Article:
Posts in the ‘From Pages to Practice’ Category

From Pages to Practice posts are brief stories about NEJM content, written by young clinicians appointed by NEJM editorial staff. While the posts often include quotes from editors, and are approved by editors, these blog posts about NEJM content are not published in NEJM, and should not be considered NEJM editorials or commentary. They are intended to provide insight into the clinical significance of interesting content found on NEJM.org, and where it may lead us in practice and research. Questions may be included at the end to stimulate thinking and discussion.

Déjà Voodoo: Readmission or Observation after the Affordable Care Act

Posted by • April 20th, 2016

The hospital where I work has one of the busiest emergency departments in Boston. Patients come in with everything you might imagine, from heart attacks to rabbit bites. A number of these patients, after being evaluated and treated, can be discharged home from the emergency department; others need to be admitted for further management. For… Read More…

Fusion for Lumbar Spinal Stenosis?

Posted by • April 13th, 2016

Back pain does not respect traditional boundaries in healthcare.  Patients with back pain are present in our emergency rooms, our minute clinics, our surgical subspecialty offices, and our inpatient units.  As such, many of us—orthopedist or internist, rheumatologist or advanced practitioner—have had to think about advising the patient with lumbar spinal stenosis or lumbar spondylolisthesis,… Read More…

Betamethasone for Women at Risk for Preterm Delivery

Posted by • April 6th, 2016

A term delivery occurs on or after 37 weeks gestation.  Any delivery prior is considered “preterm” and those   between 34 weeks, 0 days and 36 weeks, 6 days are often referred to as “late preterm.”  The standard of care has been to recommend antenatal glucocorticoids (typically, betamethasone 12.5mg IM q24 hours x 2 doses) to… Read More…

Therapy for Symptoms Attributed to Lyme Disease

Posted by • March 30th, 2016

PLEASE, may we understand persistent symptoms attributable to Lyme disease? There are few diseases that have created divisions between the medical establishment and some patients, or that have engaged political interest, as much as chronic Lyme disease has. In their recent NEJM article, Berende et al have provided evidence to guide the major controversy regarding the… Read More…

Early versus Late Parenteral Nutrition in Critically Ill Children

Posted by • March 23rd, 2016

During our intensive care unit rotations as residents, patient nutrition is a daily talking point. While it is easy to get lost in the details of the critical illnesses that bring patients to the ICU, we are regularly asked by attendings, nurses, and others, “how are we going to feed this patient?” Indeed, nutrient deficiencies… Read More…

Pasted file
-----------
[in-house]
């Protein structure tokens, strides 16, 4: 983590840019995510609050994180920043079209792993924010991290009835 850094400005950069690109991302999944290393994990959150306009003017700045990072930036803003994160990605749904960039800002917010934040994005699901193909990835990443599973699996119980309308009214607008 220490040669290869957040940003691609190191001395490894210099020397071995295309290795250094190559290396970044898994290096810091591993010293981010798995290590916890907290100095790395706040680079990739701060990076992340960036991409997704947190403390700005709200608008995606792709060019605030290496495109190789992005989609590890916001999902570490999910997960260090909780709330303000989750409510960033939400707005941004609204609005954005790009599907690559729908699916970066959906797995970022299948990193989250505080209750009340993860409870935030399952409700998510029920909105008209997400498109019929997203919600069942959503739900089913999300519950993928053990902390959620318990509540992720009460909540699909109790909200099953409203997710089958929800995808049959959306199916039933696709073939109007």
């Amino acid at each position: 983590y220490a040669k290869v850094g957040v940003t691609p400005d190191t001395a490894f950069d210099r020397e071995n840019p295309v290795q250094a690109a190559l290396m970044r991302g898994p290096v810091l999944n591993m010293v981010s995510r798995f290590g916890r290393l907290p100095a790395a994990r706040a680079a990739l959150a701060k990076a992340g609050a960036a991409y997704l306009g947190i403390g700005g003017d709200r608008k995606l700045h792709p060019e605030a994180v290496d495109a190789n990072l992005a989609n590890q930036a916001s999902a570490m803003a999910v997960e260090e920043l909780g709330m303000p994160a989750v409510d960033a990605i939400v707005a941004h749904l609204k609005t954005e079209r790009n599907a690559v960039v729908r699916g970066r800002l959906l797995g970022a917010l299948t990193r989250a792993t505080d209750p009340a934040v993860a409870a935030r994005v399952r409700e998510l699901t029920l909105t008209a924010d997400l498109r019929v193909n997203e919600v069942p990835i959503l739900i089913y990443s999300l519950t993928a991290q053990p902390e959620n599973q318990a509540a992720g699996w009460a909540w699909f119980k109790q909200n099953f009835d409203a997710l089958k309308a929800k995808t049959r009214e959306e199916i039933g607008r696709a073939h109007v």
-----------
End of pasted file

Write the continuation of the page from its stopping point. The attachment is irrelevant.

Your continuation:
Motivating Change in Physicians’ Prescribing Behavior

Posted by • March 16th, 2016

High-risk prescribing Drug prescribing is one of the armamentarium in a physician’s tool box to help manage disease and alleviate suffering. However, the risks of certain drugs in particular clinical contexts outweigh the benefits and may lead to preventable drug-related morbidity and mortality. Such high-risk prescribing is a common concern. What is the safer prescribing trial about? In… Read More…

Carotid artery stenting versus carotid endarterectomy: Results of two randomized trials

Posted by • March 14th, 2016

As a 4th year medical student I rotated on the vascular surgery service at a local hospital. One of the vascular surgeons loved music (all music!) and would quiz me on the musicians as each song came on. I usually got them wrong and longed for him to just ask me an anatomy question instead… Read More…

Another LEAP Forward: Testing the Stability of Peanut Tolerance after Early Peanut Exposure

Posted by • March 7th, 2016

Over the past few decades, allergies have been on the rise worldwide, particularly in the United States. Immunotherapy (or allergy shots), in which incremental exposure to allergens sensitizes the immune system to the allergen, have been effective for some allergies, such as dust mites. For food allergies, the effectiveness of oral exposure in infancy to… Read More…

Randomized Trial of Skin Antiseptics at Cesarean Delivery

Posted by • February 17th, 2016

Cesarean section is the most common major abdominal surgery performed in the US and a substantial part of my work as an obstetrician.  So, I was excited about the article just published  in NEJM on skin antisepsis for these procedures.   This article reports a well-executed, randomized controlled trial with a very simple design that included… Read More…

Adjunctive Steroids and Harm in Cryptococcal Meningitis

Posted by • February 10th, 2016

In the recent best-selling book and award-nominated movie, The Martian, astronaut and botanist Mark Watney is stranded alone on Mars.  The story follows his attempts to defy certain death and, through creativity and scientific experimentation, use his limited resources to generate oxygen, grow food, and make it home to Earth.  Recently the medical community has… Read More…